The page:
Date of Award

Fall 1990

Document Type

Dissertation - Restricted

Degree Name

Doctor of Philosophy (PhD)


Civil, Construction, and Environmental Engineering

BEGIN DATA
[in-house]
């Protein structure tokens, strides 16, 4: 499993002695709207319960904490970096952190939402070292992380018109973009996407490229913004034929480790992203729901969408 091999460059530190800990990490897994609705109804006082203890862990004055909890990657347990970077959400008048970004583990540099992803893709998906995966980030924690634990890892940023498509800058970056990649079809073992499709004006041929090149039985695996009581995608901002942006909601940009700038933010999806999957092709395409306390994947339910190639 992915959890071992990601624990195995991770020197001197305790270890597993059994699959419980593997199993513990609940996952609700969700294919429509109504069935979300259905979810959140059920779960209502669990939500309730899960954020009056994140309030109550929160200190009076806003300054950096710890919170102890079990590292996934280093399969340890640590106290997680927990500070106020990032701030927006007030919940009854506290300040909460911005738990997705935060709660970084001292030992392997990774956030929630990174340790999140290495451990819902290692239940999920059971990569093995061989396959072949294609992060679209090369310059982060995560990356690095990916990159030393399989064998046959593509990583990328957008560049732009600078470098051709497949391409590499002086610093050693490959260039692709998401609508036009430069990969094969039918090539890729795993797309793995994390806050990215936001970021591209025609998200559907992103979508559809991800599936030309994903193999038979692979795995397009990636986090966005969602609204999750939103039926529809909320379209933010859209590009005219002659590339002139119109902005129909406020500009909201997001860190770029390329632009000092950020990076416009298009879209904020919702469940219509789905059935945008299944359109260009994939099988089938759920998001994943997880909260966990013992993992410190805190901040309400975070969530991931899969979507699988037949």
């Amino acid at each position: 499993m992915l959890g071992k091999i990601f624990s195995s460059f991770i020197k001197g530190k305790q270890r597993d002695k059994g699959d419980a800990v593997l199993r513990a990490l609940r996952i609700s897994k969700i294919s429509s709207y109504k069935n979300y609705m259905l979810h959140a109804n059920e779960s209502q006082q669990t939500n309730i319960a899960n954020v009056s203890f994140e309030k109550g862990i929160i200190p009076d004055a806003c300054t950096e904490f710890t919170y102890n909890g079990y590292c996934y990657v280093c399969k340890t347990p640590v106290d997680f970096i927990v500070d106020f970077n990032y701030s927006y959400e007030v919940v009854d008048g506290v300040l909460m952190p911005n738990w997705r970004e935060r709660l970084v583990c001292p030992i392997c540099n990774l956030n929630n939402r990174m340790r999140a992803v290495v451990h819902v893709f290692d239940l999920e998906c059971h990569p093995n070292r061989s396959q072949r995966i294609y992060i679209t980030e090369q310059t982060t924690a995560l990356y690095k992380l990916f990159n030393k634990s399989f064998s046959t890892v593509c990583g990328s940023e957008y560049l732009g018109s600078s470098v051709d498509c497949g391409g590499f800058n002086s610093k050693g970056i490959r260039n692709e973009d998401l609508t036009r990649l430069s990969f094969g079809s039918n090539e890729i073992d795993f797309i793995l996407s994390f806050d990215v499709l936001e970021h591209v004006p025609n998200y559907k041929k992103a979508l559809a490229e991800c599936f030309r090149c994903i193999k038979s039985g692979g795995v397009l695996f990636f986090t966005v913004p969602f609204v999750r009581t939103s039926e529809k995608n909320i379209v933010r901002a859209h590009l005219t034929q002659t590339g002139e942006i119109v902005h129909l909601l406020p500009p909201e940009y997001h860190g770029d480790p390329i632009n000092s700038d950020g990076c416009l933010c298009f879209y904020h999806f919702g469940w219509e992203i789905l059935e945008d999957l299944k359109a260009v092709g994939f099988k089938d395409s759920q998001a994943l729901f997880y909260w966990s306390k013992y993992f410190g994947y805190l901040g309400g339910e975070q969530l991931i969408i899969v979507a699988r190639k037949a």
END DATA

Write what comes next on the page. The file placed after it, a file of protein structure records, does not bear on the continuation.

In order to control and operate a wastewater treatment plant, a good representing model becomes necessary. By observing the temporal series of the output values from such a plant, it can be determined that the system behaviour is in part conditioned by its immediate past history: such a system is called a dynamic system. An ideal model of a dynamic system should be predictive and adaptive, other than representative. Predictive means that the model should allow prediction of the status of the system at some point into the future, based on observations currently available, and with a given degree of confidence. Adaptive means that the model should be suitable to be easily adapted to variations that may occur in the behaviour of the system, due to changes in the system itself, or to changes in the population of its variables. The question that this dissertation attempts to answer is whether or not it is possible to develop a modeling of wastewater treatment operation based on stochastic relationships. This line of research is based on the application of stochastic modeling and time-series analysis to wastewater treatment processes. Two basic methodologies have been applied to the system identification analysis: the linear filter model and the transfer function model. The first has been earlier described by Box and Jenkins. A new approach to the subject was however proposed in 1983 by Pandit and Wu, and will be applied in this research effort. Linear filter models describe the behavior of single time series in terms of a random input (white noise), transfer function models can describe more complex systems in which the output is stochastically dependent on a measured input, or more measured inputs. During this research a generalized procedure has been identified to analyze available data according to the principles of system identification theory. Model-building techniques which lead to the practical implementation of transform functions for the description and prediction of the behavior of any chosen system have been applied. The following tasks have been completed: - literature review for both "conventional" treatment process modeling and theoretical and practical aspects of stochastic modeling applied to wastewater treatment and comparable industrial processes; -identification of a class of (stochastic) models within which to operate a search for an "ideal" model. Physical insight in the processes to be described has been considered in this selection; - definition of a model (that is, determination of its order and estimation of its parameters) that represents the physical system satisfactorily; and, finally, - verification of the performance accuracy of the model. It is important to stress that the proposed modeling technique is not intended as a substitute to the established process theories. It can be described as a flexible, self-correcting technique that may be used for process control purposes and can, in effect, include the theoretical structure and physical knowledge of the processes investigated, while retaining as a major advantage the continuous use of data from the immediate past for a recursive adaptation to the evolving dynamics of the real-world processes. The resulting models are site-specific, that is, they are a functional consequence of the performance records of each treatment plant. This accounts for those unique conditions which are necessarily not considered in the general theory. This type of technique can be further implemented in control procedures that can be interactively used at a "friendly" level by skilled staff of treatment facilities, or even be completely automated, as already proven by applications in several areas of industry. These control procedures have a definite advantage over classical "rules-of-thumb", in that they not only provide an indication of the line of action to be followed, but also the prediction of the expected error (or success probability) when the operator is faced with different options.



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